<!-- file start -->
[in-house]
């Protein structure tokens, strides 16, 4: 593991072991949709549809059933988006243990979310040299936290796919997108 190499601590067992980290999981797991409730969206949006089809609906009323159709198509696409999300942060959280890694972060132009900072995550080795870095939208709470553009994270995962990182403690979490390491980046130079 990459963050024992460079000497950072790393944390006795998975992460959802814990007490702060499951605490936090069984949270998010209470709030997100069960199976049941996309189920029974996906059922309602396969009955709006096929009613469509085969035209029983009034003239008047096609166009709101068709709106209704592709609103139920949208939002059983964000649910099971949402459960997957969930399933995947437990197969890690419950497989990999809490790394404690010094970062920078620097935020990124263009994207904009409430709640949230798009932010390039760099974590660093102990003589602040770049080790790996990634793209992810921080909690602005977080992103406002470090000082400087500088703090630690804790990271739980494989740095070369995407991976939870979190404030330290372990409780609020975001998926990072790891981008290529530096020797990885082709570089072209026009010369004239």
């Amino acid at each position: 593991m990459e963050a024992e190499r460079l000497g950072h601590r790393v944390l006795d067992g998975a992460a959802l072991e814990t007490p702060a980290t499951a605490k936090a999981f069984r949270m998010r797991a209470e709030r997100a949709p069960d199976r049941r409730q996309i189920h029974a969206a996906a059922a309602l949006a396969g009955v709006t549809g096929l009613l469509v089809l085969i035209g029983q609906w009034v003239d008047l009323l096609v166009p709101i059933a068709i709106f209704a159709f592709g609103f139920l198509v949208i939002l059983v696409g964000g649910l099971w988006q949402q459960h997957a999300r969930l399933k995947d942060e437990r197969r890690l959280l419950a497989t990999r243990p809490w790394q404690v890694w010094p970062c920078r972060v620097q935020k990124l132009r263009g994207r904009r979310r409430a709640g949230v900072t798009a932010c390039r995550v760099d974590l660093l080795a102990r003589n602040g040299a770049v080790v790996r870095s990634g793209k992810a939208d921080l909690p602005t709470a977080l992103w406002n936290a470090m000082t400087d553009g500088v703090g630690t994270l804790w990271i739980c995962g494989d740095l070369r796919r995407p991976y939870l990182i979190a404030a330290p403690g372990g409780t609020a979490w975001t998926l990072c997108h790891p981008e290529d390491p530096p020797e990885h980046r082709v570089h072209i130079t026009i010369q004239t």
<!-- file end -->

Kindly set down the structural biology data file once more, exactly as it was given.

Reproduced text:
[in-house]
């Protein structure tokens, strides 16, 4: 593991072991949709549809059933988006243990979310040299936290796919997108 190499601590067992980290999981797991409730969206949006089809609906009323159709198509696409999300942060959280890694972060132009900072995550080795870095939208709470553009994270995962990182403690979490390491980046130079 990459963050024992460079000497950072790393944390006795998975992460959802814990007490702060499951605490936090069984949270998010209470709030997100069960199976049941996309189920029974996906059922309602396969009955709006096929009613469509085969035209029983009034003239008047096609166009709101068709709106209704592709609103139920949208939002059983964000649910099971949402459960997957969930399933995947437990197969890690419950497989990999809490790394404690010094970062920078620097935020990124263009994207904009409430709640949230798009932010390039760099974590660093102990003589602040770049080790790996990634793209992810921080909690602005977080992103406002470090000082400087500088703090630690804790990271739980494989740095070369995407991976939870979190404030330290372990409780609020975001998926990072790891981008290529530096020797990885082709570089072209026009010369004239």
């Amino acid at each position: 593991m990459e963050a024992e190499r460079l000497g950072h601590r790393v944390l006795d067992g998975a992460a959802l072991e814990t007490p702060a980290t499951a605490k936090a999981f069984r949270m998010r797991a209470e709030r997100a949709p069960d199976r049941r409730q996309i189920h029974a969206a996906a059922a309602l949006a396969g009955v709006t549809g096929l009613l469509v089809l085969i035209g029983q609906w009034v003239d008047l009323l096609v166009p709101i059933a068709i709106f209704a159709f592709g609103f139920l198509v949208i939002l059983v696409g964000g649910l099971w988006q949402q459960h997957a999300r969930l399933k995947d942060e437990r197969r890690l959280l419950a497989t990999r243990p809490w790394q404690v890694w010094p970062c920078r972060v620097q935020k990124l132009r263009g994207r904009r979310r409430a709640g949230v900072t798009a932010c390039r995550v760099d974590l660093l080795a102990r003589n602040g040299a770049v080790v790996r870095s990634g793209k992810a939208d921080l909690p602005t709470a977080l992103w406002n936290a470090m000082t400087d553009g500088v703090g630690t994270l804790w990271i739980c995962g494989d740095l070369r796919r995407p991976y939870l990182i979190a404030a330290p403690g372990g409780t609020a979490w975001t998926l990072c997108h790891p981008e290529d390491p530096p020797e990885h980046r082709v570089h072209i130079t026009i010369q004239t």